Project MinSiDeg

Minimise sinter degradation between sinter plant and blast furnace exploiting embedded real-time analytics

Overall approach

The integrated BF route is still the dominant steel production route in Europe and sinter is one of the most important iron sources within this route. The sinter plant offers the unique capability to recycle residues into the steel production and, even more important, provides high flexibility with respect to the raw materials and the product specifications required for the blast furnace. Due to rising prices and limited availability of high-quality ores, the European steel industry is under increasing pressure to use ores of lower quality (with respect to grain size distribution or composition). At the same time, the political and economic demands to decrease energy consumption and emissions are getting stronger.

Correspondingly, the performance of sinter plants is a crucial factor in cost and energy optimization. On one hand, the quality of the sinter depends on the raw materials and the operation of the plant, which in many cases is limited by external factors such as availability of resources and blast furnace demands. On the other hand, the sinter quality can also be influenced substantially by the material handling following the production, i.e., on the way from the sinter strand to the blast furnace. Figure 1 depicts the most important sources of stress for sinter degradation until its destination at the blast furnace.


Therefore, increased effort must be made to improve sinter plants’ output, and particular focus should be placed on the elements connecting sinter plants with other aggregates of a steel plant. Both the sinter process itself and the blast furnace process have individually been optimised for decades, so further increase of resource and energy efficiency is laborious. Thus, MinSiDeg planned to exploit the rarely considered improvement potential at the interlink of those two processes.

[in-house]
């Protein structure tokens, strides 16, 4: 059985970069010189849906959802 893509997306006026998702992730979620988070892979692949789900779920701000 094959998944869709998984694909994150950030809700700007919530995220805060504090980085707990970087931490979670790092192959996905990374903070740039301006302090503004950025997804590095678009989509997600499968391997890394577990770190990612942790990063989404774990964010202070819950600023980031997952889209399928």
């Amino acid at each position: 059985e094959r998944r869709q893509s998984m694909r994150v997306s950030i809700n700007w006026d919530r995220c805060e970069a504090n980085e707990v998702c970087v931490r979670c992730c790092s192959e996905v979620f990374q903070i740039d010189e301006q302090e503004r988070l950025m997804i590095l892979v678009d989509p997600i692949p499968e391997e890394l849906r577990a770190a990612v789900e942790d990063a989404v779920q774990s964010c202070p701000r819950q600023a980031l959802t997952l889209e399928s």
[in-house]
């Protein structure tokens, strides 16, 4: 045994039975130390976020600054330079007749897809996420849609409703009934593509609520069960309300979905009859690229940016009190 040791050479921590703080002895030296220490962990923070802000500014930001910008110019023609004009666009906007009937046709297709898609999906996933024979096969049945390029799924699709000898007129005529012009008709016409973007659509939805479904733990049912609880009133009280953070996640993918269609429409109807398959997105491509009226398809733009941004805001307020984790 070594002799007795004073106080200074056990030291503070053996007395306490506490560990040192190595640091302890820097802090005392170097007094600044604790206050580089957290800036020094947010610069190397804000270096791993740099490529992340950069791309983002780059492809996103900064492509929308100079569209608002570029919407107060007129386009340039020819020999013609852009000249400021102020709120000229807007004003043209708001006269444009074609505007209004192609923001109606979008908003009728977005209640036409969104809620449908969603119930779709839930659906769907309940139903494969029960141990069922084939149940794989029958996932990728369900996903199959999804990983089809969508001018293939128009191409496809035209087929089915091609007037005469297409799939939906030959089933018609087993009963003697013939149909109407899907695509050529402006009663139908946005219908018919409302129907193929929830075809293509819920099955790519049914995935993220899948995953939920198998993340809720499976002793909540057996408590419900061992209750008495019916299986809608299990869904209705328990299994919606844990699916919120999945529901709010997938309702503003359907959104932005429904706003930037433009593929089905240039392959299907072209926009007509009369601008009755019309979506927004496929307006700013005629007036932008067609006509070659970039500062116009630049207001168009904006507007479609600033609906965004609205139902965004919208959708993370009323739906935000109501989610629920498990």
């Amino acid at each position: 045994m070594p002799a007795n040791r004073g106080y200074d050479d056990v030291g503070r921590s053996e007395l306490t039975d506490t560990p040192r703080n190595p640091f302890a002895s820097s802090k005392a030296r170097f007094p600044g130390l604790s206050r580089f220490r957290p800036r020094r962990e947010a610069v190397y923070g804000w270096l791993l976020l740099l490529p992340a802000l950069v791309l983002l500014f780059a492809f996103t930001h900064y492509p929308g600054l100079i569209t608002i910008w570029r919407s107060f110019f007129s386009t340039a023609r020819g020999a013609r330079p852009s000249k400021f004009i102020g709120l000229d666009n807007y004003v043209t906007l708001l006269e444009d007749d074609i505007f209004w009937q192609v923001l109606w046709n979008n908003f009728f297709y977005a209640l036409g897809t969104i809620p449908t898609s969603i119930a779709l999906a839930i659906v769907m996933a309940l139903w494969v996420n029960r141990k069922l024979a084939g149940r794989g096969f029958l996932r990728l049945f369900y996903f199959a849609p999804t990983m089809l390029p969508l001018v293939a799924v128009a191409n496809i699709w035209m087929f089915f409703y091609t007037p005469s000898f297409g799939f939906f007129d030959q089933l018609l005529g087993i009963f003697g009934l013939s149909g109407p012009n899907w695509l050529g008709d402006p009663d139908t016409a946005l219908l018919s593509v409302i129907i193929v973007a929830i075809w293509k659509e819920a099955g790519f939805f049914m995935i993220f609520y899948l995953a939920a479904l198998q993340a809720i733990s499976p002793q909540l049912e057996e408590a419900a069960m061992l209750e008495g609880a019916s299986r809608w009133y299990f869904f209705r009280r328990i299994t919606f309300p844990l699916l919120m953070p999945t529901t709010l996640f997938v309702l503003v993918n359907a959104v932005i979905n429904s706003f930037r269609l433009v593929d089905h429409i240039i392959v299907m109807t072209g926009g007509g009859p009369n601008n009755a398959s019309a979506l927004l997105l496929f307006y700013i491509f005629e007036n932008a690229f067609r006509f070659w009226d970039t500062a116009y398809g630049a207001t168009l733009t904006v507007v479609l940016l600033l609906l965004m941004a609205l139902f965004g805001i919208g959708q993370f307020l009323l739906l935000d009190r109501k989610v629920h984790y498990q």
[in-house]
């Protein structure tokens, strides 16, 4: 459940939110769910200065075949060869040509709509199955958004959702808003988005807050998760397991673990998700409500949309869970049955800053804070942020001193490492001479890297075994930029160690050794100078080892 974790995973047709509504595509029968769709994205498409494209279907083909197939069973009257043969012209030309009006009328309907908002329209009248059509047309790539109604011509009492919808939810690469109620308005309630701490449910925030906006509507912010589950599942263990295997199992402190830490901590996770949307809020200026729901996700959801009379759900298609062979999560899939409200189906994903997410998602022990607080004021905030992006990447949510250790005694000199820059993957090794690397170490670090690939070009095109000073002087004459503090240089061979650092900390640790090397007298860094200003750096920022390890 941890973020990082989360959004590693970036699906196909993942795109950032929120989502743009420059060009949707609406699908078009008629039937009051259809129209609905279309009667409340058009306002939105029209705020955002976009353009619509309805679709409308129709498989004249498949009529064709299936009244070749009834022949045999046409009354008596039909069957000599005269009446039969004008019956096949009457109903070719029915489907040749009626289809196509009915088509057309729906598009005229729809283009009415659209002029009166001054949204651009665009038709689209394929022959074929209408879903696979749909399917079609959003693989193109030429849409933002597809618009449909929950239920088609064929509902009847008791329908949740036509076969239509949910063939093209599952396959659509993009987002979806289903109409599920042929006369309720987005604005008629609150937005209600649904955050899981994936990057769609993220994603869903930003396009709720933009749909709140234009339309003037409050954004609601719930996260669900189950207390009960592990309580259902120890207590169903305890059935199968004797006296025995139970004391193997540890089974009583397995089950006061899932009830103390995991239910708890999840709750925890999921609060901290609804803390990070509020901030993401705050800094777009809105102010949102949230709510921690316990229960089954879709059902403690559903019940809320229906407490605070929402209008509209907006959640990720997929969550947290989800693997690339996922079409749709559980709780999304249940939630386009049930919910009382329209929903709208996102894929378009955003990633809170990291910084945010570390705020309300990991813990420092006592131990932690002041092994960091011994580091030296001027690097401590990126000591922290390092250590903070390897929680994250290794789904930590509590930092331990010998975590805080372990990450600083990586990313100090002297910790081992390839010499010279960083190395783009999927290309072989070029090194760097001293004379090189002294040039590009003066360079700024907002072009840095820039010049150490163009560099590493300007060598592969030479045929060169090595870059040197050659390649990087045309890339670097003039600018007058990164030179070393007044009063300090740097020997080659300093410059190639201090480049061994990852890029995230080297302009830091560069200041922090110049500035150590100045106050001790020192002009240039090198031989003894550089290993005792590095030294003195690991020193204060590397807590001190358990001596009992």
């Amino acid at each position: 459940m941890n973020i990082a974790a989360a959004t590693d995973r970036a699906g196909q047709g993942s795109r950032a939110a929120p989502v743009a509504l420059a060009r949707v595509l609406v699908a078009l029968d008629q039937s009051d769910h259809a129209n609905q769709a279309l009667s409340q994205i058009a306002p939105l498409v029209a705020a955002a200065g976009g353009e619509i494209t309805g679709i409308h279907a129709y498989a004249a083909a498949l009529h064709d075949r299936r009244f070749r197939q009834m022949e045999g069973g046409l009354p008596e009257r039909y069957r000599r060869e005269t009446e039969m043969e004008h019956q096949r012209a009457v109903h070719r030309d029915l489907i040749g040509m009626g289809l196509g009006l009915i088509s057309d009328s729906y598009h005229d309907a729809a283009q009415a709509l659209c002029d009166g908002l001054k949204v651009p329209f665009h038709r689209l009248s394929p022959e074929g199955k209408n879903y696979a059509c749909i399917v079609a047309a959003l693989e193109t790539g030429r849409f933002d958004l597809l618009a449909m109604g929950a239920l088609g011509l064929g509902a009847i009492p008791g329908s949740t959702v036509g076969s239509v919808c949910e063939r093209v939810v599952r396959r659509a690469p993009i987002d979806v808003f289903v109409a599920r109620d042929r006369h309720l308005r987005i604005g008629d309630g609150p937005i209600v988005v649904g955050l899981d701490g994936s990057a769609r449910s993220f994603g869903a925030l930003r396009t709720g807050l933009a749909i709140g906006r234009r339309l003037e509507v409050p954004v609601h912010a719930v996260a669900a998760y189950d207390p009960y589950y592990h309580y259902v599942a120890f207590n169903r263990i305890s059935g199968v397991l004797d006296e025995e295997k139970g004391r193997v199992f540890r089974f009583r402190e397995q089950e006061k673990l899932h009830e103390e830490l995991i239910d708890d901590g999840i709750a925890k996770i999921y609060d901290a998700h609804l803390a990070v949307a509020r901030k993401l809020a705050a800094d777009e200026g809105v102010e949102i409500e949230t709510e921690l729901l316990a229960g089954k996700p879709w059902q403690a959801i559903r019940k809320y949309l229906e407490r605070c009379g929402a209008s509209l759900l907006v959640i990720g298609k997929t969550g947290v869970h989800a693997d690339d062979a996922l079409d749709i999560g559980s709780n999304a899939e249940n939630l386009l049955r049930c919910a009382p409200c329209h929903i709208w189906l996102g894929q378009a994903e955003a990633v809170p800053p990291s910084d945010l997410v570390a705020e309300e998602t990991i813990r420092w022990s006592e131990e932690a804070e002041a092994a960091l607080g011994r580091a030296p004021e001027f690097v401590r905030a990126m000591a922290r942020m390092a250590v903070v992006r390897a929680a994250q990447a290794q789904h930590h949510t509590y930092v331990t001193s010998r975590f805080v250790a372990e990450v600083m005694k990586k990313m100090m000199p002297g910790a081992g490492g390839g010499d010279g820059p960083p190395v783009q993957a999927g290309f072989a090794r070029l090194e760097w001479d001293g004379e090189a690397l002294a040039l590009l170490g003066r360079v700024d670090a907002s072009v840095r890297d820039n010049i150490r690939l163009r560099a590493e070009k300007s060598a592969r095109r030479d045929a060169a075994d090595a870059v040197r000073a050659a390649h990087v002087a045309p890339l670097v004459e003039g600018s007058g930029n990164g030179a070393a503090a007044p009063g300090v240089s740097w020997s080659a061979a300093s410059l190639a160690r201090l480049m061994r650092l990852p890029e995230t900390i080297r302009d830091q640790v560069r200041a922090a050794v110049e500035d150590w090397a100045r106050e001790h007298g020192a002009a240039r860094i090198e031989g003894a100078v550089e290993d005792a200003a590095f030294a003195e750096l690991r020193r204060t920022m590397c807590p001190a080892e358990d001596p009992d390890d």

In MinSiDeg, several innovative online methods for continuous sinter quality monitoring were established, combined and evaluated with new embedded real-time tools for machine supported quality control. The degradation during transport could be minimised by new transfer systems. As a result, the losses due to transport are expected to decrease and stable high-quality sinter will be produced at low costs and energy consumption.



A major objective of the project MinSiDeg was to improve cost and energy efficiency of sinter plants and blast furnaces. To achieve this, the sinter quality was optimised along the production chain improving both, sinter plant, and blast furnace operation.

The first step was to establish quantitative information on sinter quality fluctuations, considering the current status quo, and intensifying the exploitation of data by Big Data methods. Further, the sinter degradation by material handling was minimized by making physical sinter quality more transparent throughout the process and subsequently improving the handling in crucial process steps, in order to provide high quality sinter to the blast furnace and ensure good blast furnace shaft permeability.

MinSiDeg realised these objectives by 3 main approaches:

  • Online monitoring of physical sinter quality by new measurements and data evaluation methods.
  • New equipment and material handling procedures along the transfer to the blast furnace in order to decrease losses and stabilize sinter quality.
  • Real-time analytics of existing and new data streams for machine supported decisions via Big Data technologies and digitalization.



Project runtime:

2019-07-01 to 2023-06-30

Funding scheme:


The project MinSiDeg received funding from the Research Fund for Coal and Steel (RFCS) under grant agreement No. 847285.

Project consortium: